The aim here was to assess whether leukocyte reconstitution in hu NSG mice is maintained beyond week 24 post-transplantation. We addressed this question by monitoring human cell chimerism, absolute human cell count and reconstitution of B and T cells longitudinally between week 16 and 32 in peripheral blood. We also did a more detailed analysis, including reconstitution of other hematopoietic cell populations such as NK cells and dendritic cells (DCs), cross-sectionally at week 16, 24, or 32 post-transplantation in peripheral blood, spleen and bone marrow. Engraftment of HSPCs and more primitive hematopoietic stem cells (HSCs) in bone marrow was also analyzed. We started our analyses at week 16 as leukocyte reconstitution in hu mice is, as mentioned above, dynamic until this time point post-transplantation. Our data support overall maintenance of leukocyte reconstitution up to 32 weeks post-transplantation in our hu NSG model, but also reveal high inter-animal variation in leukocyte subset reconstitution.

Methods

Humanized mice

Immunodeficient NOD.Cg-Prkdc scid Il2rg tm1Wjll (NSG) mice were obtained from The Jackson Laboratory or Charles River Laboratories. For reconstitution, newborn NSG mice were irradiated 1–2 days after birth with 1 Gy and subsequently injected intrahepatically (i.p.) with 1.74 ± 0.57 x 105 (mean ± SD) CD34+ cells. CD34+ cells were isolated from human cord blood with immunomagnetic beads (CD34 MicroBead Kit; Miltenyi Biotec) with a purity of 92.8 ± 5.9% (n = 25) and cryopreserved in FBS and 10% DMSO until use. Procurement of human cord blood was approved by the ethical committee of the University of Zurich. Human cord blood was collected with informed written consent of the parents. All animal experiments were approved by the Cantonal Veterinary Office.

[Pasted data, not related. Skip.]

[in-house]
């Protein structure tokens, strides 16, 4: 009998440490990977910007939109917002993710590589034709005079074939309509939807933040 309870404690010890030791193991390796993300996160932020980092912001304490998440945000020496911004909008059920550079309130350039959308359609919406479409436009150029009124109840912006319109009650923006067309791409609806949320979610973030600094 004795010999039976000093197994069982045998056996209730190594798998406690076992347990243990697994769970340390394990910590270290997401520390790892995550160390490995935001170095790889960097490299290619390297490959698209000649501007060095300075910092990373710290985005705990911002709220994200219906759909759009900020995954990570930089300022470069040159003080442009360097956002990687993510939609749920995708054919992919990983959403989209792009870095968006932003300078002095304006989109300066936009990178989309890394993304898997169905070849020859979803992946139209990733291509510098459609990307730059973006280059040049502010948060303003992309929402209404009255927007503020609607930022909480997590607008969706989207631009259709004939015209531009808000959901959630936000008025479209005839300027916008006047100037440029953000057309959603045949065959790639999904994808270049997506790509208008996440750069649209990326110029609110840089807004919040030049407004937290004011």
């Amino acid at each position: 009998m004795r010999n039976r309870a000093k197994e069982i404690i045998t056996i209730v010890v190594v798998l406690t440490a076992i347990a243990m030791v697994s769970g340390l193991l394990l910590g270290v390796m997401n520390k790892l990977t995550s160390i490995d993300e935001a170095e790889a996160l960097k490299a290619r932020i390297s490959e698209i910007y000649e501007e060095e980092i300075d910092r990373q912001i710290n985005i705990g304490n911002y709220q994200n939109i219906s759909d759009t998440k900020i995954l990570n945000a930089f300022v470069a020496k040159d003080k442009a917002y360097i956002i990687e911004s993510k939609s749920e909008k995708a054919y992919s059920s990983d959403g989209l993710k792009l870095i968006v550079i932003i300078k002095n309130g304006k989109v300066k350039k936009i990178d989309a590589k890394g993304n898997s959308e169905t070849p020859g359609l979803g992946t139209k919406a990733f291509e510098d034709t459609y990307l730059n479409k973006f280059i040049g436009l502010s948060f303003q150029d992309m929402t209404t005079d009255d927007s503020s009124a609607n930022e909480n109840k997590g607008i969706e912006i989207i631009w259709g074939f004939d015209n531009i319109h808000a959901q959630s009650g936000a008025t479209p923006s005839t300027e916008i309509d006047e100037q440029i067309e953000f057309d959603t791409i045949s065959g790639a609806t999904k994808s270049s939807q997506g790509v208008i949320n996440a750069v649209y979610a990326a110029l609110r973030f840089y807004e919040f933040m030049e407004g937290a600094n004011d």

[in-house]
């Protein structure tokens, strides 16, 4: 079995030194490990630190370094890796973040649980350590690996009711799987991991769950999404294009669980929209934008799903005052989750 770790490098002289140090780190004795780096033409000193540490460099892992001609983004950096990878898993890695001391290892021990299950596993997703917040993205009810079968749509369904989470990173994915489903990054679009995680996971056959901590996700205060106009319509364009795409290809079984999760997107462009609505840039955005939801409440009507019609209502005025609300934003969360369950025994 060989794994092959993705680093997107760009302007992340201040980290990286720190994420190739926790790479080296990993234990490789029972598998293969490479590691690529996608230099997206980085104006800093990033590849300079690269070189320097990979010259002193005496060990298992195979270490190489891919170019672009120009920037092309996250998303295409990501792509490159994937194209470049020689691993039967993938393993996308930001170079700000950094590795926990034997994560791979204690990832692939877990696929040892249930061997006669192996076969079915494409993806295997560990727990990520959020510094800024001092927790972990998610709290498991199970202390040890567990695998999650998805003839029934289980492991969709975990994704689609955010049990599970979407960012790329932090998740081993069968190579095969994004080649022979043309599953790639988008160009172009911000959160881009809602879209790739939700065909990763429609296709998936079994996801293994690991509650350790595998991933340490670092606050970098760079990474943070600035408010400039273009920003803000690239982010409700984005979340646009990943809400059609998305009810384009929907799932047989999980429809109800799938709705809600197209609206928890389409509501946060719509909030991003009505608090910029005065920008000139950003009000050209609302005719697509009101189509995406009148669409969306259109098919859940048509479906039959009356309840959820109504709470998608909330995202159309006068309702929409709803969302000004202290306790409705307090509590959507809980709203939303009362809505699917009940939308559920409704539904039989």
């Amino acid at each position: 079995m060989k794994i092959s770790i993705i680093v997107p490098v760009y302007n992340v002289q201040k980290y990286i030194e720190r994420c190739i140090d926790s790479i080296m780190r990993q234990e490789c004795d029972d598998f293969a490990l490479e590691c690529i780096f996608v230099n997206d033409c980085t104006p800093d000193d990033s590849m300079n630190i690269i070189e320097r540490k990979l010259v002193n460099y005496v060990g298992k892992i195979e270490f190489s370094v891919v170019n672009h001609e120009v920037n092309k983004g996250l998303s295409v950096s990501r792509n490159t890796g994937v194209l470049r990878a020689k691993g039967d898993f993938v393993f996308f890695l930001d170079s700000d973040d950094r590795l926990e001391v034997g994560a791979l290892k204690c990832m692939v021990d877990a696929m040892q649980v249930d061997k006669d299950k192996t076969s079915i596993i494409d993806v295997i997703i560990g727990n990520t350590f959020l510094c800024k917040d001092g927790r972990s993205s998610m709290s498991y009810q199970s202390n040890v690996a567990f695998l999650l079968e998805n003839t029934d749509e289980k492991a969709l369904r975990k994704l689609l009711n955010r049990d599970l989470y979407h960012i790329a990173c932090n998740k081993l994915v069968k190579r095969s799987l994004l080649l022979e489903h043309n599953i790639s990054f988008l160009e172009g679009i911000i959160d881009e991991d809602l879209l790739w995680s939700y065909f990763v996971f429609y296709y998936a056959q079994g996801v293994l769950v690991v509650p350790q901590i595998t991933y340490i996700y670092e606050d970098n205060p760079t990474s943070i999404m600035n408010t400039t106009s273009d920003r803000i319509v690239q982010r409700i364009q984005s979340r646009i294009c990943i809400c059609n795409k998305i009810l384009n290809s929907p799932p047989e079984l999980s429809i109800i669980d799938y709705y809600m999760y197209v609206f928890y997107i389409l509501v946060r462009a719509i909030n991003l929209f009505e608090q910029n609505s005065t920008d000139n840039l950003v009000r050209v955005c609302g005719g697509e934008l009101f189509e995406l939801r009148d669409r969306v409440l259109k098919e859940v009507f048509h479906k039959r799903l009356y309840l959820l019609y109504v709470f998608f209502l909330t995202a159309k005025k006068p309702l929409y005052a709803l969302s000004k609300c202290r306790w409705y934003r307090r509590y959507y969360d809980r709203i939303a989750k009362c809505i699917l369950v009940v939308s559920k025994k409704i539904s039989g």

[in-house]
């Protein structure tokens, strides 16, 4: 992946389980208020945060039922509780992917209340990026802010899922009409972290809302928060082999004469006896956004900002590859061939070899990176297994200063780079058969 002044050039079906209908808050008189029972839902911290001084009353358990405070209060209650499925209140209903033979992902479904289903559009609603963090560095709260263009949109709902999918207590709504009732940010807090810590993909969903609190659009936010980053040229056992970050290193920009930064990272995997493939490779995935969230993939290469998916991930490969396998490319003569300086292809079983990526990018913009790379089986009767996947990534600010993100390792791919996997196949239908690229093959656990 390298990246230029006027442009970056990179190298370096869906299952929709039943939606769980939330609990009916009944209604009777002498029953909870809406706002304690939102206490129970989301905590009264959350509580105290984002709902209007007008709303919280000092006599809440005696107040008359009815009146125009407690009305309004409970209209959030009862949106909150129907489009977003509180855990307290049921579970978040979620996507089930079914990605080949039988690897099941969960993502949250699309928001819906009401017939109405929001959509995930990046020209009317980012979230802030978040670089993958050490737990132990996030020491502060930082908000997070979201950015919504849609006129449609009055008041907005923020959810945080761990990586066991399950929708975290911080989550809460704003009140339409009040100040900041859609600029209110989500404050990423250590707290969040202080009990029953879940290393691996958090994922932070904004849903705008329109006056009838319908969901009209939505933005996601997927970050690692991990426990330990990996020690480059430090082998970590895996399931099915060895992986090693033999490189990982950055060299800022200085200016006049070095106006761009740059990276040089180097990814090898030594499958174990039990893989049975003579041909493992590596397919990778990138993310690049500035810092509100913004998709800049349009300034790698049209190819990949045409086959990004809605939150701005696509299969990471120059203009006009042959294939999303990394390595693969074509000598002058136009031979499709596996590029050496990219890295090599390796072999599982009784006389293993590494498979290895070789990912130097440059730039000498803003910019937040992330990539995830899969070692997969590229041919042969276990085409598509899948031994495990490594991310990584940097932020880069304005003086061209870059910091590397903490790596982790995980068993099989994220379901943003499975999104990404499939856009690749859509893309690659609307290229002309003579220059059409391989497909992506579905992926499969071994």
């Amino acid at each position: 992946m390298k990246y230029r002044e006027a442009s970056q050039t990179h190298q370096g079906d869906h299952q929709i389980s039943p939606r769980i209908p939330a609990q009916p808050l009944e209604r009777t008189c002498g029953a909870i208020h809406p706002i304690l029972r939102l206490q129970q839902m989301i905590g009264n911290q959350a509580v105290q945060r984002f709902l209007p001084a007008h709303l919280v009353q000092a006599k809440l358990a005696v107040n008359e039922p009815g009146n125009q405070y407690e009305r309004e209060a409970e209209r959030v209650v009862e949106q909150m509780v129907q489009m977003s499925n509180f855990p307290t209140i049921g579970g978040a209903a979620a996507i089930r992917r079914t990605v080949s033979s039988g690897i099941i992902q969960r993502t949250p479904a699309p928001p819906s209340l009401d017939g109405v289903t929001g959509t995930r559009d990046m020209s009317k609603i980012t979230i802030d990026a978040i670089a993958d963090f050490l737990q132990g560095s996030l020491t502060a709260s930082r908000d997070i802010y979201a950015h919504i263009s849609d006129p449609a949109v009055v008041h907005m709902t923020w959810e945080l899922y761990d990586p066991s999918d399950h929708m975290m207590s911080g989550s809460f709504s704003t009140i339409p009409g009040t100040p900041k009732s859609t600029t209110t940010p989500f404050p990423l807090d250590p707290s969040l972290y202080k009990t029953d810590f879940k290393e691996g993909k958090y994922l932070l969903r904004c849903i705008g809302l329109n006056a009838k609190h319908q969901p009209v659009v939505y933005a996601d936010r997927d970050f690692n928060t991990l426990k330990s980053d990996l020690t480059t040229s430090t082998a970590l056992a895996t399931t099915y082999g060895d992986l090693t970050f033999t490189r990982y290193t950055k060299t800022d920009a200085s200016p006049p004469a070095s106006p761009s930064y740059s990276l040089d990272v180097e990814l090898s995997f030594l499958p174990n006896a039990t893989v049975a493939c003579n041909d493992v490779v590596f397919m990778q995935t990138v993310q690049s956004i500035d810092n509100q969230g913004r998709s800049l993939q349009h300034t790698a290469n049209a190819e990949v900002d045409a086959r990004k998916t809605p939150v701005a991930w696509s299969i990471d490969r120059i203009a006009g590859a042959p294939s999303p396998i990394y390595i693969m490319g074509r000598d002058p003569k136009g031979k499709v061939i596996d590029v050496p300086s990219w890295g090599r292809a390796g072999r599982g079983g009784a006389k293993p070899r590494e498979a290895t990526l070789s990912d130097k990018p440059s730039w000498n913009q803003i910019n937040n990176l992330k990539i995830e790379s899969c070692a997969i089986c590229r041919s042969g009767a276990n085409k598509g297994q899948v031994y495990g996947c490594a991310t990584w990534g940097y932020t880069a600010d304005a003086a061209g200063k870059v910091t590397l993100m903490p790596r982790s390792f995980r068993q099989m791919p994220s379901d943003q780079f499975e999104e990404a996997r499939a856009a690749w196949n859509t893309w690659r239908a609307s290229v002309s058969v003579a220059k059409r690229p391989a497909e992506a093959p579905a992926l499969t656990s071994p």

In some cases, mice presented progressive alopecia indicating graft versus host disease. Mice with alopecia were not included into experiments respectively mice showing symptoms of graft versus host disease during the monitoring period were excluded from analyses.

Mice originating from the same litter are referred to as a group of mice; a cohort of mice consisted of several groups of mice.

Immunostaining and flow cytometry

Human cell chimerism and percentages of human cell populations were determined in peripheral blood, spleen and bone marrow at various time points. For absolute cells counts, peripheral blood was collected into EDTA tubes (BD Biosciences). White blood cell counts (WBC/ml) were determined with a COULTER® Ac · T diff™ Analyzer (Beckman Coulter) using 20 μl of peripheral blood diluted in buffer according to the manufacturer’s instructions. Otherwise, peripheral blood was collected from the tail vein into FACS tubes containing FACS buffer (PBS containing 2 mM EDTA, 2% FBS, 0.1% sodium azide), centrifuged and incubated with antibodies in FACS buffer for 20 min at room temperature (RT). Erythrocytes were lysed with BD FACS Lysing Solution (BD Biosciences) for 10 min at RT. Cells were washed with PBS containing 2 mM EDTA, resuspended in FACS buffer and kept at 4 °C until flow cytometric analysis.